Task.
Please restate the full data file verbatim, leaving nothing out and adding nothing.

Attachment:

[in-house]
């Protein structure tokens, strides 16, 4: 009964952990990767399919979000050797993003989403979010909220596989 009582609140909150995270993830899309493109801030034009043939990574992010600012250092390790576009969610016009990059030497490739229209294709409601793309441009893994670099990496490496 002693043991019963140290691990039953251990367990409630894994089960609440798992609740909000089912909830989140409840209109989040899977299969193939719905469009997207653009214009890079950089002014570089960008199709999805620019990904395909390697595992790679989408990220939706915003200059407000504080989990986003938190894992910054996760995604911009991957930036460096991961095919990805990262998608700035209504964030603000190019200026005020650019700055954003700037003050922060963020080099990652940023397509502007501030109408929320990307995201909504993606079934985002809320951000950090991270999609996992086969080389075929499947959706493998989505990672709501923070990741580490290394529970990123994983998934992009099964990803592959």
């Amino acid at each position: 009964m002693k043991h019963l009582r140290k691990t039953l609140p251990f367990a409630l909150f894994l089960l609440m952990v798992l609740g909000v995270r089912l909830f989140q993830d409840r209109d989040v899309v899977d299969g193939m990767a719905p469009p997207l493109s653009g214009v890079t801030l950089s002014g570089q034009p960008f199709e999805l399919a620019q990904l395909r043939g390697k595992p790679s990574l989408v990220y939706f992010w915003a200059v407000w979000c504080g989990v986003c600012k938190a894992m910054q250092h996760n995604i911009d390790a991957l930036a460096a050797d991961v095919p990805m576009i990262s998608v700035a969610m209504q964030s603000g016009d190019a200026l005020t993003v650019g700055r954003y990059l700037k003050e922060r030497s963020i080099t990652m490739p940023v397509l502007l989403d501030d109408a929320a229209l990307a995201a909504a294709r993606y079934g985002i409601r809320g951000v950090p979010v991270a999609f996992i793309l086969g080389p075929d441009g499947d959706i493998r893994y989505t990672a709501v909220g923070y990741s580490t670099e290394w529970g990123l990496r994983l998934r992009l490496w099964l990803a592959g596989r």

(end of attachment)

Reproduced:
[in-house]
């Protein structure tokens, strides 16, 4: 009964952990990767399919979000050797993003989403979010909220596989 009582609140909150995270993830899309493109801030034009043939990574992010600012250092390790576009969610016009990059030497490739229209294709409601793309441009893994670099990496490496 002693043991019963140290691990039953251990367990409630894994089960609440798992609740909000089912909830989140409840209109989040899977299969193939719905469009997207653009214009890079950089002014570089960008199709999805620019990904395909390697595992790679989408990220939706915003200059407000504080989990986003938190894992910054996760995604911009991957930036460096991961095919990805990262998608700035209504964030603000190019200026005020650019700055954003700037003050922060963020080099990652940023397509502007501030109408929320990307995201909504993606079934985002809320951000950090991270999609996992086969080389075929499947959706493998989505990672709501923070990741580490290394529970990123994983998934992009099964990803592959």
């Amino acid at each position: 009964m002693k043991h019963l009582r140290k691990t039953l609140p251990f367990a409630l909150f894994l089960l609440m952990v798992l609740g909000v995270r089912l909830f989140q993830d409840r209109d989040v899309v899977d299969g193939m990767a719905p469009p997207l493109s653009g214009v890079t801030l950089s002014g570089q034009p960008f199709e999805l399919a620019q990904l395909r043939g390697k595992p790679s990574l989408v990220y939706f992010w915003a200059v407000w979000c504080g989990v986003c600012k938190a894992m910054q250092h996760n995604i911009d390790a991957l930036a460096a050797d991961v095919p990805m576009i990262s998608v700035a969610m209504q964030s603000g016009d190019a200026l005020t993003v650019g700055r954003y990059l700037k003050e922060r030497s963020i080099t990652m490739p940023v397509l502007l989403d501030d109408a929320a229209l990307a995201a909504a294709r993606y079934g985002i409601r809320g951000v950090p979010v991270a999609f996992i793309l086969g080389p075929d441009g499947d959706i493998r893994y989505t990672a709501v909220g923070y990741s580490t670099e290394w529970g990123l990496r994983l998934r992009l490496w099964l990803a592959g596989r």